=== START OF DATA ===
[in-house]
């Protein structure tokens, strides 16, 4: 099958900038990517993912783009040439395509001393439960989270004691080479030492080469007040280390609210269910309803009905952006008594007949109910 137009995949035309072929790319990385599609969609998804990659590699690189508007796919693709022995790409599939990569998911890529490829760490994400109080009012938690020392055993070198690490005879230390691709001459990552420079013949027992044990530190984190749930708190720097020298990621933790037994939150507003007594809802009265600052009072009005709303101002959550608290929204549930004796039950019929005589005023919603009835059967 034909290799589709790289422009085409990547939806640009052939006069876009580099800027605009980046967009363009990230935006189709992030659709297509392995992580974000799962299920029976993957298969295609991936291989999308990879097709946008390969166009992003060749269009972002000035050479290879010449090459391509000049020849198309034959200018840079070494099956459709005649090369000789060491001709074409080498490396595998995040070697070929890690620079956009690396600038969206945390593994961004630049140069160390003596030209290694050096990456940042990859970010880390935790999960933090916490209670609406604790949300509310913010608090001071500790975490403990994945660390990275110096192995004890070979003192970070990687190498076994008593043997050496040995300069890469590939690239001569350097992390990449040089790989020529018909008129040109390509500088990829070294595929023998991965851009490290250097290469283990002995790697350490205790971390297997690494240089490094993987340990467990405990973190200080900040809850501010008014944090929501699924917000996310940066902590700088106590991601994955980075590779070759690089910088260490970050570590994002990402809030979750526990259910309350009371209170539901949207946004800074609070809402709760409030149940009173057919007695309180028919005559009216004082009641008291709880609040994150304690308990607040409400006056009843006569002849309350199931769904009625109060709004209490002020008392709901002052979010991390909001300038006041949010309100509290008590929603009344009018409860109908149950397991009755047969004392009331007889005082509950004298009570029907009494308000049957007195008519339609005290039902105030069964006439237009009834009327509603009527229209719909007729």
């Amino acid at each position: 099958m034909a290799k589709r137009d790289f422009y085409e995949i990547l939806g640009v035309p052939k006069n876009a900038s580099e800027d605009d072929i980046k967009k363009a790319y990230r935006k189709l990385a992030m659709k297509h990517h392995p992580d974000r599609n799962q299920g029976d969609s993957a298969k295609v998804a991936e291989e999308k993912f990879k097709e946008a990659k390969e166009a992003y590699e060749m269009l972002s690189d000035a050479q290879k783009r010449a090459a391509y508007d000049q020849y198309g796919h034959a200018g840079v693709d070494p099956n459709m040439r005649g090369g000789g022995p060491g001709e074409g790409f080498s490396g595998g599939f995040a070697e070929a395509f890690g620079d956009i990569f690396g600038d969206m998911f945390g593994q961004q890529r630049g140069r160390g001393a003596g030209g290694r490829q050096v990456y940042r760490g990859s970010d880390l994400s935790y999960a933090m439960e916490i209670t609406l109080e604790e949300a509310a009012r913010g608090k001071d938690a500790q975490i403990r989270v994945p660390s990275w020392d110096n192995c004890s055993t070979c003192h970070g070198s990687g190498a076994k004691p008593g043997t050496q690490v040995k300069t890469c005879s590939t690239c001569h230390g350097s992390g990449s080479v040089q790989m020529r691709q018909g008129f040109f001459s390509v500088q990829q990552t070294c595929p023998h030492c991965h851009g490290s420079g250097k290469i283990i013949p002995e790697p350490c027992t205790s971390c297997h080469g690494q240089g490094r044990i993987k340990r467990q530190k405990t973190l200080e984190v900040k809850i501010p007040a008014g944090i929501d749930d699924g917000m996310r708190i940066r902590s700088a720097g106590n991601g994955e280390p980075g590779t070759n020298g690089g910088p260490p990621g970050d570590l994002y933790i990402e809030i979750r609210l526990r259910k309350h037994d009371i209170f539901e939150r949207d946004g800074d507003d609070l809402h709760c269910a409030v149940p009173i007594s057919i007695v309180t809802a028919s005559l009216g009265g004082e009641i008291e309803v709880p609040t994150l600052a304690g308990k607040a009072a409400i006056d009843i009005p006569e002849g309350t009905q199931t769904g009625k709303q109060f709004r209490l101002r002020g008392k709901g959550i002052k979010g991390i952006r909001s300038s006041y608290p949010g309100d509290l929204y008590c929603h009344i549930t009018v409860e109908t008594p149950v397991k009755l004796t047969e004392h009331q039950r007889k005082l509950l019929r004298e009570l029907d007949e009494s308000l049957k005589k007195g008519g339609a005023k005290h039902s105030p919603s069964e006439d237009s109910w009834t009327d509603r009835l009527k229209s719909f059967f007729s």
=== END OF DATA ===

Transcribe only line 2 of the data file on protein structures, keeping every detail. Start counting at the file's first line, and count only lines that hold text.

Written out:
């Protein structure tokens, strides 16, 4: 099958900038990517993912783009040439395509001393439960989270004691080479030492080469007040280390609210269910309803009905952006008594007949109910 137009995949035309072929790319990385599609969609998804990659590699690189508007796919693709022995790409599939990569998911890529490829760490994400109080009012938690020392055993070198690490005879230390691709001459990552420079013949027992044990530190984190749930708190720097020298990621933790037994939150507003007594809802009265600052009072009005709303101002959550608290929204549930004796039950019929005589005023919603009835059967 034909290799589709790289422009085409990547939806640009052939006069876009580099800027605009980046967009363009990230935006189709992030659709297509392995992580974000799962299920029976993957298969295609991936291989999308990879097709946008390969166009992003060749269009972002000035050479290879010449090459391509000049020849198309034959200018840079070494099956459709005649090369000789060491001709074409080498490396595998995040070697070929890690620079956009690396600038969206945390593994961004630049140069160390003596030209290694050096990456940042990859970010880390935790999960933090916490209670609406604790949300509310913010608090001071500790975490403990994945660390990275110096192995004890070979003192970070990687190498076994008593043997050496040995300069890469590939690239001569350097992390990449040089790989020529018909008129040109390509500088990829070294595929023998991965851009490290250097290469283990002995790697350490205790971390297997690494240089490094993987340990467990405990973190200080900040809850501010008014944090929501699924917000996310940066902590700088106590991601994955980075590779070759690089910088260490970050570590994002990402809030979750526990259910309350009371209170539901949207946004800074609070809402709760409030149940009173057919007695309180028919005559009216004082009641008291709880609040994150304690308990607040409400006056009843006569002849309350199931769904009625109060709004209490002020008392709901002052979010991390909001300038006041949010309100509290008590929603009344009018409860109908149950397991009755047969004392009331007889005082509950004298009570029907009494308000049957007195008519339609005290039902105030069964006439237009009834009327509603009527229209719909007729």